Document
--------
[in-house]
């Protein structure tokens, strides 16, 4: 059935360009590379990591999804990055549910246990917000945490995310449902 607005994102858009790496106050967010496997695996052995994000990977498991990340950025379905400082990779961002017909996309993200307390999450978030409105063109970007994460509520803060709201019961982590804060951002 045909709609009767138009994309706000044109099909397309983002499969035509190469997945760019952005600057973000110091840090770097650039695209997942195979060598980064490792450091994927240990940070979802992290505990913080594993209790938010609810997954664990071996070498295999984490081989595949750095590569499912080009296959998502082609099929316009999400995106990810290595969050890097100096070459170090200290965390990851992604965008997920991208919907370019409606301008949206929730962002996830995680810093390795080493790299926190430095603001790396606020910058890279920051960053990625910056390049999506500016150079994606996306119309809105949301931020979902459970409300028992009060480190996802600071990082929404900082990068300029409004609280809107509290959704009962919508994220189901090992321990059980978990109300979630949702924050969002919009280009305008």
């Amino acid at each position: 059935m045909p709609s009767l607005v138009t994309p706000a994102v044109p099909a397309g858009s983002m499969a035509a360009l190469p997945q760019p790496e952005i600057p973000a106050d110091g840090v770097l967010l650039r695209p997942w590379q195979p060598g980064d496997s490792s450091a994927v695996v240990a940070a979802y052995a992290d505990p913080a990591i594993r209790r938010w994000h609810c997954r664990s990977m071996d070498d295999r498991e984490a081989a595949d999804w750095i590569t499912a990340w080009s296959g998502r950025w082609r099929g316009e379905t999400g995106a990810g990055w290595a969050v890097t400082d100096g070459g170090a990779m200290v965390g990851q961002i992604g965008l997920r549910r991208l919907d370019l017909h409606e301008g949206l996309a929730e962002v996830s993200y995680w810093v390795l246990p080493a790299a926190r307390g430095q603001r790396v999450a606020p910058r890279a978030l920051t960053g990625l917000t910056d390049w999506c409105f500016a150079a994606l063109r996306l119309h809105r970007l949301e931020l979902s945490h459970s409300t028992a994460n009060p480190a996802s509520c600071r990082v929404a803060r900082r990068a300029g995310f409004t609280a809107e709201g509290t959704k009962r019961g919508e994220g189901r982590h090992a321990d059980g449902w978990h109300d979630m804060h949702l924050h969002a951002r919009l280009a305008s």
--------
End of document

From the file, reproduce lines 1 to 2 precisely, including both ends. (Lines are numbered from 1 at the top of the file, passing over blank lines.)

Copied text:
[in-house]
């Protein structure tokens, strides 16, 4: 059935360009590379990591999804990055549910246990917000945490995310449902 607005994102858009790496106050967010496997695996052995994000990977498991990340950025379905400082990779961002017909996309993200307390999450978030409105063109970007994460509520803060709201019961982590804060951002 045909709609009767138009994309706000044109099909397309983002499969035509190469997945760019952005600057973000110091840090770097650039695209997942195979060598980064490792450091994927240990940070979802992290505990913080594993209790938010609810997954664990071996070498295999984490081989595949750095590569499912080009296959998502082609099929316009999400995106990810290595969050890097100096070459170090200290965390990851992604965008997920991208919907370019409606301008949206929730962002996830995680810093390795080493790299926190430095603001790396606020910058890279920051960053990625910056390049999506500016150079994606996306119309809105949301931020979902459970409300028992009060480190996802600071990082929404900082990068300029409004609280809107509290959704009962919508994220189901090992321990059980978990109300979630949702924050969002919009280009305008």